Sydney Planning to Focus more on people not cars
Sydney needs to move away from a vehicle-centric approach to urban planning if liveability is to be increased, according to landscape architecture and urban design experts. As the populous grows each year, competition for space hinders urban planning in most areas of downtown Sydney.
Mike Harris is a lecturer at the UNSW School of Built Environment who has worked across Australia, Auckland, Copenhagen, and the Middle East in precinct planning, public domain design, infrastructure, and active transport.
He assumes that Sydney needs to move towards a people-based planning approach, but as good of intentions as they maybe there is an obvious flaw as at the local level are being held up by obstacles thrown up by state government policy.
“City governments like the City of Sydney advocate and push for people-based stuff,” he told Government News.
“But state governments often really resist simply because it seems they still have this really strong focus on this idea of moving cars around very efficiently.”
Dr. Harris says the know-how to move towards people-based planning exists, but it’s up to governments to make it happen, with the timeframe though it is bordering on unrealistic.
“As a profession, we know how to design this stuff, and often communities are on board when you talk to them about it, but the political decision at the policy level is really the main barrier at the moment,” he said.
As a starting point, public transport projects can be better managed and better-taken care of, Dr. Harris says. But at present, they are much maligned and often rely on one agency to make all the major decisions happen as well as putting them into practice.
Some of the intersections that have been remodeled for the CBD and South East Light Rail project, for example, which now only operates between Circular Quay and Randwick, are “absolutely terrible” from a pedestrian point of view, he says.
“There’s a situation where just to cross one street, you’ve actually got to cross five signalized intersections just to get from one corner to one corner,” he says.
Pedestrian crossings in and around Sydney are not much better.
“I’m a pretty healthy person, but at most crossings, I’m basically faced with a red flashing stop sign before I’m even halfway across the road,” he said.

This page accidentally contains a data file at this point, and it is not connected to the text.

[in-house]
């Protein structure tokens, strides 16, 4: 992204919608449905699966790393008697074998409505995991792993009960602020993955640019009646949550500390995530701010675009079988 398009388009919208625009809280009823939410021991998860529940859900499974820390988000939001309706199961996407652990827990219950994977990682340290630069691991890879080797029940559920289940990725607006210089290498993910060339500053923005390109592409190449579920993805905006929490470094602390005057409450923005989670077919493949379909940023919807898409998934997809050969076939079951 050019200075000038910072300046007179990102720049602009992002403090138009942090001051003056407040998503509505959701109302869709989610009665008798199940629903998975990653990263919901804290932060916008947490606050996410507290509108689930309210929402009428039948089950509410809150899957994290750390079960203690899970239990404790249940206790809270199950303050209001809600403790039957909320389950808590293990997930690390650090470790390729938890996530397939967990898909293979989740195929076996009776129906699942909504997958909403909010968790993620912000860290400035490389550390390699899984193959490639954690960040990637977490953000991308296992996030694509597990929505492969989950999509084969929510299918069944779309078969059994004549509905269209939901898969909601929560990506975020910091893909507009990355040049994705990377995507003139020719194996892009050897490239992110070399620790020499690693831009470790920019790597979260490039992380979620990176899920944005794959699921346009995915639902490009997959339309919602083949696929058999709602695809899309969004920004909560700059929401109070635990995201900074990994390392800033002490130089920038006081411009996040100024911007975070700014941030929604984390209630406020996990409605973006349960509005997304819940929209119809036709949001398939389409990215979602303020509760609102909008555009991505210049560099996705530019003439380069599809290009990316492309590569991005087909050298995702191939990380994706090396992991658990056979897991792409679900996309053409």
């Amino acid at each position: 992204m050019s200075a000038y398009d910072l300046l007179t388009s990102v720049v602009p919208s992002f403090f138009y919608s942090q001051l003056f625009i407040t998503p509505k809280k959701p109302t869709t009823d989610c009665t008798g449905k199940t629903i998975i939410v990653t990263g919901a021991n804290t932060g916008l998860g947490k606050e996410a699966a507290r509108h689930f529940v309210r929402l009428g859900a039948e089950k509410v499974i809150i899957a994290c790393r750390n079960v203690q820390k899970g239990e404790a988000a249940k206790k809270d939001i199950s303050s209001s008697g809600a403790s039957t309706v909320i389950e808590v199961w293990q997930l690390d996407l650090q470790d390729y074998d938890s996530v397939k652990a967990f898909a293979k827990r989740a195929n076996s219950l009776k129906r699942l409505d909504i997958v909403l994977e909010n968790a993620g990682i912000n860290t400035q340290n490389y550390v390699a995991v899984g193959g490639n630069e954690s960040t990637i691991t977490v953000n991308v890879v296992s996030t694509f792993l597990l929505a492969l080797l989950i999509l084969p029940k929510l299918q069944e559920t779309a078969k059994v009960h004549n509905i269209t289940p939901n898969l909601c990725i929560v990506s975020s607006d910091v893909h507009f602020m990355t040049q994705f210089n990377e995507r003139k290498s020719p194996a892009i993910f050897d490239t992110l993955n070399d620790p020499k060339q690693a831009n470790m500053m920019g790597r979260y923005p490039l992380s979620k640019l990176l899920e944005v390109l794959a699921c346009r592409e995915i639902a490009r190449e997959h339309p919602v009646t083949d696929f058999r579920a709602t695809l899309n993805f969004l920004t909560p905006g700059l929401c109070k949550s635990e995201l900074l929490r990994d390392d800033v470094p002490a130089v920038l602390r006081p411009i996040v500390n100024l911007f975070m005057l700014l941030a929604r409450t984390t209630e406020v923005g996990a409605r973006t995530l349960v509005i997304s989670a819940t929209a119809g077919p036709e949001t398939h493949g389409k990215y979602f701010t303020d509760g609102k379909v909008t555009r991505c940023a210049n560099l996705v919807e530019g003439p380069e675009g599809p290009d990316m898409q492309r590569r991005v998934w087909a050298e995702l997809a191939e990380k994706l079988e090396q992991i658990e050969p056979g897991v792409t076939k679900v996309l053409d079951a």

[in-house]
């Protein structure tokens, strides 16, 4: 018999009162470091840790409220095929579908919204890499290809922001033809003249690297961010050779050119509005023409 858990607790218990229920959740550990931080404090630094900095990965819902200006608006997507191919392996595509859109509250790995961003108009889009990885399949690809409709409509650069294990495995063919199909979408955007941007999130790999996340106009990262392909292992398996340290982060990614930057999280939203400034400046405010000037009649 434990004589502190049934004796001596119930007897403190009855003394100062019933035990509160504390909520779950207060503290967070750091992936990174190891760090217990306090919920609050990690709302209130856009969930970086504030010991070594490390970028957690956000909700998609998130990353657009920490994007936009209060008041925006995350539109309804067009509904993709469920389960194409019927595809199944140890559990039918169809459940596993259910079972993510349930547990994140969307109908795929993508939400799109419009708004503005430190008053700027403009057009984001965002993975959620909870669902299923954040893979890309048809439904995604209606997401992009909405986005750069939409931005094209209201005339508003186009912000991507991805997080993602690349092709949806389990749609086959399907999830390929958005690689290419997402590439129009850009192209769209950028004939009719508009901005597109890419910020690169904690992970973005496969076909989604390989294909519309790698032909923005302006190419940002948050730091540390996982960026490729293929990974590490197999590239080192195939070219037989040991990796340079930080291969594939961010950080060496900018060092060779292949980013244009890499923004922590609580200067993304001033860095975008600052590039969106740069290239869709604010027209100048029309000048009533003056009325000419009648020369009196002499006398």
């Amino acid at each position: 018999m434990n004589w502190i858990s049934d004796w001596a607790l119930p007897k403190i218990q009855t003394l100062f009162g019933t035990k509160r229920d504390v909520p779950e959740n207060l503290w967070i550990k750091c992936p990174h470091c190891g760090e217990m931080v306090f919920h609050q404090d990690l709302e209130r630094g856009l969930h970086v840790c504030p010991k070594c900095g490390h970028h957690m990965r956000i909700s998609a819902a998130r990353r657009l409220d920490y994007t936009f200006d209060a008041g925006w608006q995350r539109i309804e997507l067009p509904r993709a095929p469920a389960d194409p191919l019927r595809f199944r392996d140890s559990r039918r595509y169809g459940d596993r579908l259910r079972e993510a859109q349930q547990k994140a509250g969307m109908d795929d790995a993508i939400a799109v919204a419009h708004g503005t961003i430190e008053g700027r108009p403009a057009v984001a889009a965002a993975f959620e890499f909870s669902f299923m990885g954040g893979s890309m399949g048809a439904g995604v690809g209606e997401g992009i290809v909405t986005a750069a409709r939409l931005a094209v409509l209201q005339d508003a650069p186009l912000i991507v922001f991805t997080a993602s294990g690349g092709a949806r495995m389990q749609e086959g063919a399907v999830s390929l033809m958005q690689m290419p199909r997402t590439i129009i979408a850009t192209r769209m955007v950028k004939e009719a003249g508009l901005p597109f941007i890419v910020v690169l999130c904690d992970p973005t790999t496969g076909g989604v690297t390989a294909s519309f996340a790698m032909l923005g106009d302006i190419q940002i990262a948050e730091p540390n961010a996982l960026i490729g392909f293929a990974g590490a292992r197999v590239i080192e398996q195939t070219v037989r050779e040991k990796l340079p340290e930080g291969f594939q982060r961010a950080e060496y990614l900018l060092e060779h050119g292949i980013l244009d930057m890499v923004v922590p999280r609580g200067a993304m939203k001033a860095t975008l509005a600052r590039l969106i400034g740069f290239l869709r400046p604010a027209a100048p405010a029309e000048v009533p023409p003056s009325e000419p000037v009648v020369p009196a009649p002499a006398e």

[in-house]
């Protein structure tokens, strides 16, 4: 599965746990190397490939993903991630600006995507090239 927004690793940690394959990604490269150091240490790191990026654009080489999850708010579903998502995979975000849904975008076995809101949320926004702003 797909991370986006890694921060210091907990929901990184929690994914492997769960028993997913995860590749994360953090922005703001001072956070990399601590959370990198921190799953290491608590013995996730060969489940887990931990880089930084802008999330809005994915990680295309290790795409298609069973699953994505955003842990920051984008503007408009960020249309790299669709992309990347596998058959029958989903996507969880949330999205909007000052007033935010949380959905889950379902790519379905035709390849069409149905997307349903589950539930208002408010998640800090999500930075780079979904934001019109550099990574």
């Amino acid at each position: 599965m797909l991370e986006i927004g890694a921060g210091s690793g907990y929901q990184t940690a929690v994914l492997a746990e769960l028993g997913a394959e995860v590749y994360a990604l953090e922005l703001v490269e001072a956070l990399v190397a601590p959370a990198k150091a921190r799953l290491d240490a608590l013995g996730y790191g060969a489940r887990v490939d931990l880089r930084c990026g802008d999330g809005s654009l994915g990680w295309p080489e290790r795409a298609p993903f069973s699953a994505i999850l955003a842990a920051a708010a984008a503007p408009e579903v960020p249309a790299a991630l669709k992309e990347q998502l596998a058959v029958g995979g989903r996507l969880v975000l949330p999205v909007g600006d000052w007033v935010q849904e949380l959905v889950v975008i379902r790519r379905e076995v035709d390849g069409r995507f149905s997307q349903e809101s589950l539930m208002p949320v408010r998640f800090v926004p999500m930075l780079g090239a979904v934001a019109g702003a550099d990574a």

“And the message that sends is basically ‘if you’re not in a car, you’re not really important’.”
Dr. Harris said it was also disappointing that seating benches and bikes racks have been removed during the construction of the light rail and that they would not be reinstalled by the government or local council.
“This is a very simple and disappointing sign of how transport projects impact streets in NSW,” he said.
“Good practice would be improving the streetscape with increasing seating and other amenities rather than decreasing.”
An integrated approach is needed with public transport, Dr. Harris says, because all public transport involves an element of walking which defeats the ultimate goal of transport to get you from place to place without walking being involved.
“If we’re trying to encourage people to use public transport, we’ve really got to think about what the experience getting to public transport is like for the pedestrian,” he says.
Some steps that can be implemented in order to give a better everyday relationship with the urban population of Sydney.
Start by making incremental changes:
In any environment in this every-changing world, incremental changes can be a useful strategy. It offers a fresh approach, broad range of ideas and something totally innovative. A key example would be pointing to Copenhagen, in which the government reduced street parking in the city center by five percent a year over a period of 15 years.
“It was pretty small, so it wasn’t really noticeable. But whenever they did that, they replaced that space with better pedestrian amenities, such as better footpaths (and) bike lanes,” he says.
The proposed City of Sydney’s innovative project in which it is envisioned to reduce car lane width will be a success, Dr. Harris says.
“That means they’re not removing any parking, they’re not removing any car lanes – they’re just narrowing the lanes to get that extra space,” he said.
“So that’s pretty smart in a way because it means you don’t have to go through these battles of loss of parking and all that type of stuff.”
Take a leaf out of prosperous countries, instead of criticizing start learning from them:
Dr. Harris said Sydney should look over and beyond its own backyard and learn from other countries.
Norway, for example, recorded only one road death in 2019. It is working towards a ‘Vision Zero’ plan to eliminate road-related deaths in four years. From a design point of view, all cities have different climates, topographies, and social patterns, but most streets are similar but lifestyles and spans remain vastly different.
“There are some pretty fundamental things that you can borrow and apply wherever you are and, at the end of the day, we’re all human, we can learn from every aspect of life,” Dr. Harris says.
“Humans like certain conditions, so things like wider footpaths and more street trees, and being able to cross the road in good time and all that stuff is just universal, so all that stuff is just readily available to start doing.”
Regardless of the outcome, in an ever-changing landscape and unprecedented future, it is imperative that we make the best living possible. Populations will always grow, finances will always shrink, by following the examples left behind by others, Sydney can be one of the worlds leading cities especially if it follows Norway's and other examples.